According to city paperwork, the City of Orlando is currently looking to put forth a Land Development Code amendment that will, “… clarify zoning definitions to better define the differences between a restaurant, bar, or nightclub.” The code amendment will also precede a new alcohol license application that the City will be sharing with the State to formally classify those new amended use definitions.
According to the amendments, a “nightclub” will be “any establishment which provides entertainment after midnight, including, but not limited to, floor shows, assembly areas, live bands, DJs, dancing (by patrons or employees), or other forms of entertainment. Includes establishments operating before or after midnight that have a cover charge or admission, have a dance floor or assembly area, have bottle services, or sell/rent private booths, areas or rooms (excluding theaters).”
We reached out to the City of Orlando to find out what these changes could mean for a restaurant like Hammered Lamb or Island Time, both of which occasionally charge a cover for drag brunch events or fundraisers, to see if that would qualify them as nightclubs versus restaurants. Ashley Papagni, the Public Information Officer for the Mayor’s Office, shared the following:
“To address your question about the two businesses you mentioned, these proposed changes do not apply to existing businesses that continue to operate as-is today. It will only be applied to new businesses or if there is a change in business name, change in ownership, a new use, expansion of a use, or a change in an Alcohol Beverage License. Additionally, it’s important to point out that this draft proposal is still going through some changes as it goes through the process and we get feedback from stakeholders.”– ASHLEY PAPAGNI, PUBLIC INFORMATION OFFICER, CITY OF ORLANDO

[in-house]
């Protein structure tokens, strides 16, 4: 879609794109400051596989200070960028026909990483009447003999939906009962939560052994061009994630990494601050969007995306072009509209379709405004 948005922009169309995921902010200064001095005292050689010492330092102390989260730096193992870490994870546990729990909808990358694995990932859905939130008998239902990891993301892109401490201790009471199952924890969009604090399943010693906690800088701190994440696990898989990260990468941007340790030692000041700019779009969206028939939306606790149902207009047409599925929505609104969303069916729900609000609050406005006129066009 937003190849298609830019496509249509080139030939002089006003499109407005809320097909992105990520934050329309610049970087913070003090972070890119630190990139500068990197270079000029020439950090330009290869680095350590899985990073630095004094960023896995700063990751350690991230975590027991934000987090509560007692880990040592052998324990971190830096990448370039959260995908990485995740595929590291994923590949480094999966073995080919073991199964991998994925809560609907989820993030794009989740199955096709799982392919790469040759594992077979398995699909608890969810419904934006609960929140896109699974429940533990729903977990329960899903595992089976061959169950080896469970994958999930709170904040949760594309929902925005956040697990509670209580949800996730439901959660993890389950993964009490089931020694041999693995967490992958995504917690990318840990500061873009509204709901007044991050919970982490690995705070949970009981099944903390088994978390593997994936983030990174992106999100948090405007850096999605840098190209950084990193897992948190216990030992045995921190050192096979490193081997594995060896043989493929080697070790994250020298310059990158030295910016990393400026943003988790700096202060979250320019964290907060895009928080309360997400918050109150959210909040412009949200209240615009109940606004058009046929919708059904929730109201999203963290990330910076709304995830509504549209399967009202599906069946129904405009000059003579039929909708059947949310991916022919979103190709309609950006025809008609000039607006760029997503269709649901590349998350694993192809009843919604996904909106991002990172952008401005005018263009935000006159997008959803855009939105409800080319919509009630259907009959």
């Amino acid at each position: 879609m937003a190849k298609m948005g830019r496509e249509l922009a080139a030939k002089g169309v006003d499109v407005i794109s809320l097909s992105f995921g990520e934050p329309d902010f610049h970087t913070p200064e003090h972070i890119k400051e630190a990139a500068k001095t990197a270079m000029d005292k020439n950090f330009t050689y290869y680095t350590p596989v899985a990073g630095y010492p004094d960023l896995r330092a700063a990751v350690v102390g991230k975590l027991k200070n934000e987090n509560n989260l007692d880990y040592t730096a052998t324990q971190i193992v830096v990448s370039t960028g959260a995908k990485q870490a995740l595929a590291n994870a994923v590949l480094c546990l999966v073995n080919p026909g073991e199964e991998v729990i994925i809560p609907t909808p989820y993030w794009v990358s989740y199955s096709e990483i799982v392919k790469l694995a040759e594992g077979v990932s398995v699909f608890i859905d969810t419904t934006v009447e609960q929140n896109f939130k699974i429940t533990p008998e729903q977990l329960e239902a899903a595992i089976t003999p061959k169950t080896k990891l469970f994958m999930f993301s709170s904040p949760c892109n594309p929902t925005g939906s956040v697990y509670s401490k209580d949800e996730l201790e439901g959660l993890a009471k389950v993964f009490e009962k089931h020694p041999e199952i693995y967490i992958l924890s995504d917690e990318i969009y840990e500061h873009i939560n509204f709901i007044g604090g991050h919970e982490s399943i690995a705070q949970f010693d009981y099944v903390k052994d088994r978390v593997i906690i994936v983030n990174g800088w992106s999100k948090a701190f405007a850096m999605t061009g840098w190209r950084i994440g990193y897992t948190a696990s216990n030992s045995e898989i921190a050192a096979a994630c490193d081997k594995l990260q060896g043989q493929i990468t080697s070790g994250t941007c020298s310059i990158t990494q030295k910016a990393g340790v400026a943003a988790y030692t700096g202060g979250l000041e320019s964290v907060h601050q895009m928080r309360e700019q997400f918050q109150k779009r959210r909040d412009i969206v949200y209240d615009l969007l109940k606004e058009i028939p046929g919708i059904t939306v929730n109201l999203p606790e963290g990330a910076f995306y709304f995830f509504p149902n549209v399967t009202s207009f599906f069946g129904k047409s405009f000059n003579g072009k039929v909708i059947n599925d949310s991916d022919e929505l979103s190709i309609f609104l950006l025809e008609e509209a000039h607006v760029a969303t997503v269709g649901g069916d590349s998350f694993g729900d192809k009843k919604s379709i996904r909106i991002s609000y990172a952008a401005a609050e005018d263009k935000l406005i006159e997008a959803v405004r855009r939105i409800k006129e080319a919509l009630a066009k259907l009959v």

Papagni declared that the proposal, in its current form, does not include any regulatory changes or enforcement abilities and is simply being used to clarify what is and is not a restaurant, bar, or nightclub, in order to control where businesses will be allowed to open and to confirm that the neighborhood is compatible for those uses.
However, nightclubs are often subject to higher impact fees than bars and require more parking than a sit-down restaurant with a defined amount of seating. They often require more restrooms and different life safety plan requirements as well.
Milk District Main Street director, Zac Alfson, shared some concerns via email with his member businesses, stating, “My concern is that this will have unintended consequences, with many legitimate restaurants and bars being reclassified as nightclubs, and not be able to secure additional parking or face tens of thousands of dollars in upgrades to continue operations as they always have.”
Papagni also shared that there will be more opportunities for public and stakeholder input as the proposal moves forward through the Municipal Planning Board and City Council, ahead of being formally adopted.
The MPB meeting will take place at 8:30 a.m. September 20 in Council Chambers in City Hall but residents can join the live virtual meeting HERE. They can also submit written comments to the board HERE.